The premise is that on college graduation day, when Buster is slated to receive a diploma in botany, the dean (Joe Roberts) mistakenly believes that Buster is receiving a degree in electrical engineering and hires Buster to “electrify” his house while he and his family are on vacation.

The movie’s punchline comes in the second act, when the real engineer, whom the dean passed over on graduation day, comes to get his revenge on Buster by bollixing up the house. But one gets the impression that the dean wouldn’t or shouldn’t be terribly thrilled with Buster’s work to start with. The escalator is so enthusiastic that it pitches its users out of a second-story window into a pool, and the train-like device that moves food from the kitchen to the dining table eventually dumps its contents on the lap of one of the residents.

The trouble with the movie is that the house’s mechanical quality extends itself to the gags. The idea of such a mechanical house – which was probably novel in its time, and which obviously reflected Keaton’s love of gadgets – has been worn thin by generations of sitcoms such as “The Jetsons.” The anonymity of the gags doesn’t help, either. Other than some nicely extended bits with Buster trying to negotiate the escalator, just about any comic could do these gags – and indeed, when Laurel & Hardy and The Marx Brothers were done in by the studio system in the 1940’s, some very unimaginative gag-writers saddled these comic greats with just such ho-hum gadgetry.

That the comedy at all reaches a risible level is due to Keaton’s resourcefulness and force of personality. But Keaton’s legendary Sherlock Jr. would soon prove how much more gratifying the comedy was when Buster labored to transform the world around him, rather than vice versa.

Buster Keaton in THE BOAT (1921) – Why is it so funny? Damfino!


Buster builds and launches a boat. That might not sound like a rich premise for comedy, until it appears as though Buster got his boat-building kit from the same place that he got the house-building kit in One Week (1920).

Much has been made of Keaton’s stone-faced stoicism, and it fits him perfectly here. Indeed, he has so many problems with launching his boat and keeping it floating, Buster seems less interested in enjoying his sailing than he is in playing a captain continually resigned to going down with his ship.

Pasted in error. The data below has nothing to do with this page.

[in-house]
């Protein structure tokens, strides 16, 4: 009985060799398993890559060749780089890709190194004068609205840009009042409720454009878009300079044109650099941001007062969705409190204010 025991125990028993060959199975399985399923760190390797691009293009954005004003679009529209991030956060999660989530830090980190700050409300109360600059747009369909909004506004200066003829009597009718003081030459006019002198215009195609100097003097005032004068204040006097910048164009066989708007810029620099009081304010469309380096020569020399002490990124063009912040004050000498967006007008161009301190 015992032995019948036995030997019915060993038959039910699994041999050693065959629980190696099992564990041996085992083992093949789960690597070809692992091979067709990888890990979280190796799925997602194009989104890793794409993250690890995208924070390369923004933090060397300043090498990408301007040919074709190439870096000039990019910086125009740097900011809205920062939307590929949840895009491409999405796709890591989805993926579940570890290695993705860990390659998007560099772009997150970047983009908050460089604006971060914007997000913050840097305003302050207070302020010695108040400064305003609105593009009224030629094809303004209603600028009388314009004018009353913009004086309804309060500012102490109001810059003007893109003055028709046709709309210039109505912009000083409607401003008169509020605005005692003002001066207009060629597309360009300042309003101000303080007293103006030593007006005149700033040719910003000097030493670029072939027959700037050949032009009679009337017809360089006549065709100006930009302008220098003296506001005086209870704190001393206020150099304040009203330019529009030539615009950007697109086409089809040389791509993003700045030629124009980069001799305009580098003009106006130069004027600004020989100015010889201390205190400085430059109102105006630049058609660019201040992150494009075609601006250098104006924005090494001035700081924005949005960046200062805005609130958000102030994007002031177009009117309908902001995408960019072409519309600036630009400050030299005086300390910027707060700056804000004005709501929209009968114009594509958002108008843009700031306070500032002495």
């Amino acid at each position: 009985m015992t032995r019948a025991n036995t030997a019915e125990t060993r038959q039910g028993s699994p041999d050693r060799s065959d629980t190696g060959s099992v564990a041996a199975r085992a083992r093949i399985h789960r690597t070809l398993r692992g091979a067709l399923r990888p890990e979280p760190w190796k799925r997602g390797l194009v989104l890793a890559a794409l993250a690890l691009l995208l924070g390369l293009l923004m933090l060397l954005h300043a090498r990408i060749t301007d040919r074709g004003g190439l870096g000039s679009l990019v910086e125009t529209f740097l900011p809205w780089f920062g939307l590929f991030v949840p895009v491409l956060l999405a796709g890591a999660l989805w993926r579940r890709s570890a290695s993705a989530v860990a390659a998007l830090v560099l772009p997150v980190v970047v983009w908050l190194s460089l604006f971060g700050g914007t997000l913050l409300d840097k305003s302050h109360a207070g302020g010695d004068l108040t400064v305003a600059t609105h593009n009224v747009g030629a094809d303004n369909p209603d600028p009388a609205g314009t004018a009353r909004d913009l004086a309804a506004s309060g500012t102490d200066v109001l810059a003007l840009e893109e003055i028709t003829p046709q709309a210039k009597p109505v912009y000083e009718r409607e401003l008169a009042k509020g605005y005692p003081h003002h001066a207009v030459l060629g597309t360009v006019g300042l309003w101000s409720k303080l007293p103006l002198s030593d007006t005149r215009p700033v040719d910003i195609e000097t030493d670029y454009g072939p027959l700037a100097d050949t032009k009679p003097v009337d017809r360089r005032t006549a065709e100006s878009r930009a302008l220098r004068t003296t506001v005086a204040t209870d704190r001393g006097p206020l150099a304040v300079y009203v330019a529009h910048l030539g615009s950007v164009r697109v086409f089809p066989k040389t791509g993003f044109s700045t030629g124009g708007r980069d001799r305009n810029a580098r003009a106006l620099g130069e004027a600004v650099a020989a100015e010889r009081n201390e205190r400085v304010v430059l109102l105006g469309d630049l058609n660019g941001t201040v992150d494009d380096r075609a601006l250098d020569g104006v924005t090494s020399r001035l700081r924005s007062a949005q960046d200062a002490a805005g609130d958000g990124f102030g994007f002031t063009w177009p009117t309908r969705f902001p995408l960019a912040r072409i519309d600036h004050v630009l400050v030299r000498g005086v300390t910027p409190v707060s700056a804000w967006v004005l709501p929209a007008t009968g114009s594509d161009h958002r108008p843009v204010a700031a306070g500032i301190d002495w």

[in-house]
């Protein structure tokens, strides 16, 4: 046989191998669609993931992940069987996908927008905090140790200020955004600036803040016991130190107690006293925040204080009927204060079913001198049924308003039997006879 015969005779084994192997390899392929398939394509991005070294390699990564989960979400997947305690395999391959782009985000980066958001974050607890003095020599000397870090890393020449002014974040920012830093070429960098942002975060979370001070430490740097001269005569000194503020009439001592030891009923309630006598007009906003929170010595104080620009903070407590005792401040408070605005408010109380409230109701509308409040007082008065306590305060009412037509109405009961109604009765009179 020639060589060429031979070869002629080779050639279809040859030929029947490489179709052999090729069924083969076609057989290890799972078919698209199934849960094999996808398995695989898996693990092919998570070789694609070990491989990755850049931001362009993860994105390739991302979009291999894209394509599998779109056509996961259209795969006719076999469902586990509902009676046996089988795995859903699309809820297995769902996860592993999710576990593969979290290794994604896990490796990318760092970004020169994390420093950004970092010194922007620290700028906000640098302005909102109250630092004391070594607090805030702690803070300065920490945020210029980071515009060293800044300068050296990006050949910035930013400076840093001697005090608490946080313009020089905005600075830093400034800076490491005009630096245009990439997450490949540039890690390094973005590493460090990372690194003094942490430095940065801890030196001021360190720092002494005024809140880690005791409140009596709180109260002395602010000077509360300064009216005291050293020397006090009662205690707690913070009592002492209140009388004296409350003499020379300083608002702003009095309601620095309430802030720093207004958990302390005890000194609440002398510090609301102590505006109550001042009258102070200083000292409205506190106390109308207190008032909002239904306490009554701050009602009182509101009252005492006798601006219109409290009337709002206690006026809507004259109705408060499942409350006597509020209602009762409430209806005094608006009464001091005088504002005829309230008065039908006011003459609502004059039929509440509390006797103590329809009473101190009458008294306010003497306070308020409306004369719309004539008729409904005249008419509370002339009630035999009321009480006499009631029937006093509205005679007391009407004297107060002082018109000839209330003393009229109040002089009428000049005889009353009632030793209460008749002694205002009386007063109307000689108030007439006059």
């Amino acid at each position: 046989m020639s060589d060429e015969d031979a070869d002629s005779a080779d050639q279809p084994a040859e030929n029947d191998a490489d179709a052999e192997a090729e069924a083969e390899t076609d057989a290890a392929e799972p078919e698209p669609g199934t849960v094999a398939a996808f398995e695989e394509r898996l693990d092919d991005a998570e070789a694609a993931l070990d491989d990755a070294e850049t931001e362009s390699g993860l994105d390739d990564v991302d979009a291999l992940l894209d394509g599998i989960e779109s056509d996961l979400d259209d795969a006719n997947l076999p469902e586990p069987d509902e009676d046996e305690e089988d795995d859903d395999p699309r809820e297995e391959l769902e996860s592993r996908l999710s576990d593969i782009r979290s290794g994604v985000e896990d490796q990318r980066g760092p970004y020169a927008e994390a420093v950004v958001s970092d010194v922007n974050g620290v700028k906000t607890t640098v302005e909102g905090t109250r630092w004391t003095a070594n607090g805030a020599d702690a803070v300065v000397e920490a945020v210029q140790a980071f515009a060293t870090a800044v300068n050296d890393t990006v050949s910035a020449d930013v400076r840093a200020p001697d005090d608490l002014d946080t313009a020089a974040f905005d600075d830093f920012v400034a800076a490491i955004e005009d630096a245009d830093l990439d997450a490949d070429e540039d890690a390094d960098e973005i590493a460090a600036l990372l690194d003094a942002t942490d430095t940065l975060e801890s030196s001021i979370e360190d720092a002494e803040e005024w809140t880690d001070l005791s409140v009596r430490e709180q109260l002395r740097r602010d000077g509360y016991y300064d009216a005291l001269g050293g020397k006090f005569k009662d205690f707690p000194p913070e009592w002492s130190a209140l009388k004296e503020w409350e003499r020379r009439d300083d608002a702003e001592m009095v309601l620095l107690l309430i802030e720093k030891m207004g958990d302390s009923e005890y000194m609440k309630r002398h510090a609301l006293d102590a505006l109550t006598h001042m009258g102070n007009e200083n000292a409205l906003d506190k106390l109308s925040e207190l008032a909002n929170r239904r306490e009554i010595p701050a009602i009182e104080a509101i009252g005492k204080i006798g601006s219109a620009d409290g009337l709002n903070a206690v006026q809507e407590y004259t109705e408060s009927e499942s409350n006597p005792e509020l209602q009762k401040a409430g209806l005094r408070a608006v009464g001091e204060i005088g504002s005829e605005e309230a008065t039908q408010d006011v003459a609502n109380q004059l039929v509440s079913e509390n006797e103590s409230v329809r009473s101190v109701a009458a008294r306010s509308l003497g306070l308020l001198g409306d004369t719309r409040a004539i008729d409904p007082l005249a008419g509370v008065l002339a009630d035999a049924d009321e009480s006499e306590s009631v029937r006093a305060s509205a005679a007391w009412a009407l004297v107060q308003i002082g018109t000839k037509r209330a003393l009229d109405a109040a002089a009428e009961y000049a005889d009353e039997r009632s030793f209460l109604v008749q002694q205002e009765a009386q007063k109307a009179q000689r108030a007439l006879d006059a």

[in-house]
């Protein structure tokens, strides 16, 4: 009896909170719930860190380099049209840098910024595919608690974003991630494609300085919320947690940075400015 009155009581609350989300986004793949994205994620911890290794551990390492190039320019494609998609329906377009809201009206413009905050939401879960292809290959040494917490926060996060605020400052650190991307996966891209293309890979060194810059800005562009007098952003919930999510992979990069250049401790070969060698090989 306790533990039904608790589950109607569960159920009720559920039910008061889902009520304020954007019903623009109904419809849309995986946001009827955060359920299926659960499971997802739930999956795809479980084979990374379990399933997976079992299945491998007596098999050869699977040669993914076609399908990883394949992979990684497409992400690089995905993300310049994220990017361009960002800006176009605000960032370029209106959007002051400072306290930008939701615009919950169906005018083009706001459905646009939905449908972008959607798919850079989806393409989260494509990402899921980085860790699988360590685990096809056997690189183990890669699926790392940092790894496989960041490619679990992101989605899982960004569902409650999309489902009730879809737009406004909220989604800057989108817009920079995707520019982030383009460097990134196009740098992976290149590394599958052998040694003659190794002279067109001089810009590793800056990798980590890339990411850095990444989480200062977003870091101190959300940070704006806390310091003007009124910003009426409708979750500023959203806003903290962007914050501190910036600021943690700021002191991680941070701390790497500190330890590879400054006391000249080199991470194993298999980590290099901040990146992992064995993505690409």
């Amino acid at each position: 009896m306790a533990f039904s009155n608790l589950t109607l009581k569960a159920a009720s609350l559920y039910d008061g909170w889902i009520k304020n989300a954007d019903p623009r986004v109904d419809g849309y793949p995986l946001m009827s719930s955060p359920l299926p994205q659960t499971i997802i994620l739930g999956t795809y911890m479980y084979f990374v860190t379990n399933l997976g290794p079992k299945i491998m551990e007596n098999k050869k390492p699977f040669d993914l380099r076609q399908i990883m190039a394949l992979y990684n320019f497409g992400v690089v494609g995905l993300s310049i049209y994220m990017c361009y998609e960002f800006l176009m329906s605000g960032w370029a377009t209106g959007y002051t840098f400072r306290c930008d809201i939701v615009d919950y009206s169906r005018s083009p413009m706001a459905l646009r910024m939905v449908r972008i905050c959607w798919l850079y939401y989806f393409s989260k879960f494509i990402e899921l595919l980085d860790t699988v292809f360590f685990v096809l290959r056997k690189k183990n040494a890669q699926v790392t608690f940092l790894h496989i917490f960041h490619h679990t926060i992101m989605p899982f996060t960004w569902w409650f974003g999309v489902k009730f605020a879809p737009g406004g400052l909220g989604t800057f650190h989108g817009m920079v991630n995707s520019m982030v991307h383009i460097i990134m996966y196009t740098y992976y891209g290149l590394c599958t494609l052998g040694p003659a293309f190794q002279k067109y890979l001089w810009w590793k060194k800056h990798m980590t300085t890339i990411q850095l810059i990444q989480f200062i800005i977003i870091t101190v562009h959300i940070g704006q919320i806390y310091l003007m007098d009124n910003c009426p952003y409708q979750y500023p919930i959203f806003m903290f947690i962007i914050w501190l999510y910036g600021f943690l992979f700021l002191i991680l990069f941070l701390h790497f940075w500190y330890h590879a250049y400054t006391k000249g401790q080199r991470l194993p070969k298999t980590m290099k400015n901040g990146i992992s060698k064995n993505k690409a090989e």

The other characters are interesting, too. Other than a couple of shots of eye-rolling, Sybil Seely again plays a wife offering Buster much sympathy and support (extremely so, in light of the ever-worsening catastrophes at sea). And two uncredited boys play Buster’s sons as though they’re carbon copies of their father, right down to the porkpie hat and their grave acceptances of life’s tragedies. When the family is about to go down for good in a leaky lifeboat, they don’t even begin to cry – they sit there frozen in resignation, as though their old man told them long ago that there would be days like this.

Buster’s choice of moniker for his boat – the Damfino – also leads to some unique problems, as well as an almost surreal ending. (By the way, that’s co-director Eddie Cline playing the ship captain who receives Buster’s S.O.S.)

Lastly, a note about the movie’s film quality. Kino Video, which insures superlative restoration of the films they handle, nevertheless provides a print of The Boat that is full of filmic glitches. But rather than besmirch Kino, be grateful the film exists at all. When actor James Mason bought Keaton’s mansion in 1952, he discovered fragile nitrate prints of what turned out to be the only available copies of some of Keaton’s best work – The Boat included. Between that and his terrific narration of the Charlie Chaplin documentary Unknown Chaplin, one could hardly ask for better contributions to film history than Mason quietly provided.

The Boat – that is to say, the movie itself, and its titular subject – is a perfect symbol for Keaton’s persona: buffeted about by life’s winds, yet standing up and coming back for more.

Buster Keaton in THE HAUNTED HOUSE (1921) – Not as scary as it used to be


Compared to some of the astounding Buster Keaton films that come before and after it, the gags in The Haunted House sometimes seem mechanical and strained. That said, Keaton could take no more than a bottle of glue (as he does here) and milk more jokes and “reciprocal effects” out of it than any ordinary comedian could.

It’s a good thing, too, because the movie’s titular theme is as quaint and dated as a Sunday parlor game. In the 1920’s and ’30s, the haunted house was a fertile setting for comedians’ imaginations (Laurel and Hardy used it at least twice). But the idea of running around as a ghost or skeleton for laughs or scares is long gone – sadly, it takes a lot more graphic violence to get people’s attention these days.

Seen in this light, The Haunted House still manages to offer some fun. The premise is that a gang of bank robbers is hiding out in an old mansion which the locals think is haunted, and when strangers happen into the house, the robbers pull out all the stops to scare off the trespassers. Guess what happens when Buster enters the house.